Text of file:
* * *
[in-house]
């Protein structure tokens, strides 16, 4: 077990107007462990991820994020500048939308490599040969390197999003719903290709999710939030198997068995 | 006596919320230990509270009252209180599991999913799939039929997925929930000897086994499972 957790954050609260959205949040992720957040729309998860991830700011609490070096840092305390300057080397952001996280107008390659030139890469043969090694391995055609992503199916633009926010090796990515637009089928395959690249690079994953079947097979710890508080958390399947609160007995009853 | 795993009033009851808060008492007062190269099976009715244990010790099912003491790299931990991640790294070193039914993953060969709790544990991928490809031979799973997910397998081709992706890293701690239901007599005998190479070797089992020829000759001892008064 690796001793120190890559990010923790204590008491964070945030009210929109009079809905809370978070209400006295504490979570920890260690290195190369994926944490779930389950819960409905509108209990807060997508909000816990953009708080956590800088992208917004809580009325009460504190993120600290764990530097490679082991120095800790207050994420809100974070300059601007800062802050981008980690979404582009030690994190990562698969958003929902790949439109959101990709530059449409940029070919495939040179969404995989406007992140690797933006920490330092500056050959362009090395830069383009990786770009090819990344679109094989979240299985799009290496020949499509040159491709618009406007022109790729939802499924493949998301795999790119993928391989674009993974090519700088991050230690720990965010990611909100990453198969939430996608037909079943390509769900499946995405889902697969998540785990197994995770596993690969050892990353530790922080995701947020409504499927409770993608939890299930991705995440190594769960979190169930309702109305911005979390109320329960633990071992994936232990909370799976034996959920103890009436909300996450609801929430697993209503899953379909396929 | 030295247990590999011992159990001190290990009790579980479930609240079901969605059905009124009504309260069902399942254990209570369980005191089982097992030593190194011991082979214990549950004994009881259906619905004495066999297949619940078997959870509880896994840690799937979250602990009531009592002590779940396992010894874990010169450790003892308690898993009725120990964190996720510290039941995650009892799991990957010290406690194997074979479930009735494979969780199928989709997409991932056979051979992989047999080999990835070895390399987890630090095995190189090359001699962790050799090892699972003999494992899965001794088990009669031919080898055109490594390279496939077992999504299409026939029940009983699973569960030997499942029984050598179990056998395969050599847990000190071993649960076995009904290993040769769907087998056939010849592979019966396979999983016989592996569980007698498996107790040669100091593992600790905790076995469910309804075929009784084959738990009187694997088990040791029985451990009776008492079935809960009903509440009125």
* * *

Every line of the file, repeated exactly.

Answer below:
[in-house]
């Protein structure tokens, strides 16, 4: 077990107007462990991820994020500048939308490599040969390197999003719903290709999710939030198997068995 | 006596919320230990509270009252209180599991999913799939039929997925929930000897086994499972 957790954050609260959205949040992720957040729309998860991830700011609490070096840092305390300057080397952001996280107008390659030139890469043969090694391995055609992503199916633009926010090796990515637009089928395959690249690079994953079947097979710890508080958390399947609160007995009853 | 795993009033009851808060008492007062190269099976009715244990010790099912003491790299931990991640790294070193039914993953060969709790544990991928490809031979799973997910397998081709992706890293701690239901007599005998190479070797089992020829000759001892008064 690796001793120190890559990010923790204590008491964070945030009210929109009079809905809370978070209400006295504490979570920890260690290195190369994926944490779930389950819960409905509108209990807060997508909000816990953009708080956590800088992208917004809580009325009460504190993120600290764990530097490679082991120095800790207050994420809100974070300059601007800062802050981008980690979404582009030690994190990562698969958003929902790949439109959101990709530059449409940029070919495939040179969404995989406007992140690797933006920490330092500056050959362009090395830069383009990786770009090819990344679109094989979240299985799009290496020949499509040159491709618009406007022109790729939802499924493949998301795999790119993928391989674009993974090519700088991050230690720990965010990611909100990453198969939430996608037909079943390509769900499946995405889902697969998540785990197994995770596993690969050892990353530790922080995701947020409504499927409770993608939890299930991705995440190594769960979190169930309702109305911005979390109320329960633990071992994936232990909370799976034996959920103890009436909300996450609801929430697993209503899953379909396929 | 030295247990590999011992159990001190290990009790579980479930609240079901969605059905009124009504309260069902399942254990209570369980005191089982097992030593190194011991082979214990549950004994009881259906619905004495066999297949619940078997959870509880896994840690799937979250602990009531009592002590779940396992010894874990010169450790003892308690898993009725120990964190996720510290039941995650009892799991990957010290406690194997074979479930009735494979969780199928989709997409991932056979051979992989047999080999990835070895390399987890630090095995190189090359001699962790050799090892699972003999494992899965001794088990009669031919080898055109490594390279496939077992999504299409026939029940009983699973569960030997499942029984050598179990056998395969050599847990000190071993649960076995009904290993040769769907087998056939010849592979019966396979999983016989592996569980007698498996107790040669100091593992600790905790076995469910309804075929009784084959738990009187694997088990040791029985451990009776008492079935809960009903509440009125």